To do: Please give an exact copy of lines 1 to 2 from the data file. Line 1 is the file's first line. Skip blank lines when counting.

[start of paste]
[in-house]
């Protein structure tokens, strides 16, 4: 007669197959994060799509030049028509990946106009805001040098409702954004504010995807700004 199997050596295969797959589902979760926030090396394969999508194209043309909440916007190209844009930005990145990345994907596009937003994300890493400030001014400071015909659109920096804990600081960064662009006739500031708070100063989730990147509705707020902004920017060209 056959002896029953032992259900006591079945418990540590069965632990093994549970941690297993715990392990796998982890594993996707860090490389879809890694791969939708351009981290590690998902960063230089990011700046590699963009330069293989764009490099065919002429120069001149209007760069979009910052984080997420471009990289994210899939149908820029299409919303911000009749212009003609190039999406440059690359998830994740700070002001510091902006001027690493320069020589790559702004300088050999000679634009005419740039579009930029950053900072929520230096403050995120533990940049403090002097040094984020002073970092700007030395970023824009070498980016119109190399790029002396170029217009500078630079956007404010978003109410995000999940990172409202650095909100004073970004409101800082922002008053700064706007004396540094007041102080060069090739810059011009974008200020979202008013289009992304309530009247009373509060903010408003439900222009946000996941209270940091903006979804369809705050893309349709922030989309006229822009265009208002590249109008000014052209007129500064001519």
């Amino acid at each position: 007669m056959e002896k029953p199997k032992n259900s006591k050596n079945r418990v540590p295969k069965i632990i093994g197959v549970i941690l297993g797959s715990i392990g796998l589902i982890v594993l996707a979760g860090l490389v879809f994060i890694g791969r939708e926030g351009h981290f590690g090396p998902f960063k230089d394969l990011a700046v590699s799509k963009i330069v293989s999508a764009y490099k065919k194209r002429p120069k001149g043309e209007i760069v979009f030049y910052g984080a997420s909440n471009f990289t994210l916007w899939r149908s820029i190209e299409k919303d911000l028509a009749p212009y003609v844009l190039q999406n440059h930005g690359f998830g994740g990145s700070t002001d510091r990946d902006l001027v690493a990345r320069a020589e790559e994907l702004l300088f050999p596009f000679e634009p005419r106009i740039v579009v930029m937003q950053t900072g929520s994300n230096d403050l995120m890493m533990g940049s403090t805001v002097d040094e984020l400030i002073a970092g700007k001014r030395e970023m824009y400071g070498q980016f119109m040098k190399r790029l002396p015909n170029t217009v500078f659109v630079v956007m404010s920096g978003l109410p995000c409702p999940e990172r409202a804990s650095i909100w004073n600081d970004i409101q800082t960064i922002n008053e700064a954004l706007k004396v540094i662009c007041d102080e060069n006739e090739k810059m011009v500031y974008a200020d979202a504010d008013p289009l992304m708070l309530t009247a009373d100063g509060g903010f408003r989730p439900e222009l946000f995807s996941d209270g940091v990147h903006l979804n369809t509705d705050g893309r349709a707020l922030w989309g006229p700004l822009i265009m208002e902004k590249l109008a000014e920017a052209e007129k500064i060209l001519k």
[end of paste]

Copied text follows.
[in-house]
């Protein structure tokens, strides 16, 4: 007669197959994060799509030049028509990946106009805001040098409702954004504010995807700004 199997050596295969797959589902979760926030090396394969999508194209043309909440916007190209844009930005990145990345994907596009937003994300890493400030001014400071015909659109920096804990600081960064662009006739500031708070100063989730990147509705707020902004920017060209 056959002896029953032992259900006591079945418990540590069965632990093994549970941690297993715990392990796998982890594993996707860090490389879809890694791969939708351009981290590690998902960063230089990011700046590699963009330069293989764009490099065919002429120069001149209007760069979009910052984080997420471009990289994210899939149908820029299409919303911000009749212009003609190039999406440059690359998830994740700070002001510091902006001027690493320069020589790559702004300088050999000679634009005419740039579009930029950053900072929520230096403050995120533990940049403090002097040094984020002073970092700007030395970023824009070498980016119109190399790029002396170029217009500078630079956007404010978003109410995000999940990172409202650095909100004073970004409101800082922002008053700064706007004396540094007041102080060069090739810059011009974008200020979202008013289009992304309530009247009373509060903010408003439900222009946000996941209270940091903006979804369809705050893309349709922030989309006229822009265009208002590249109008000014052209007129500064001519």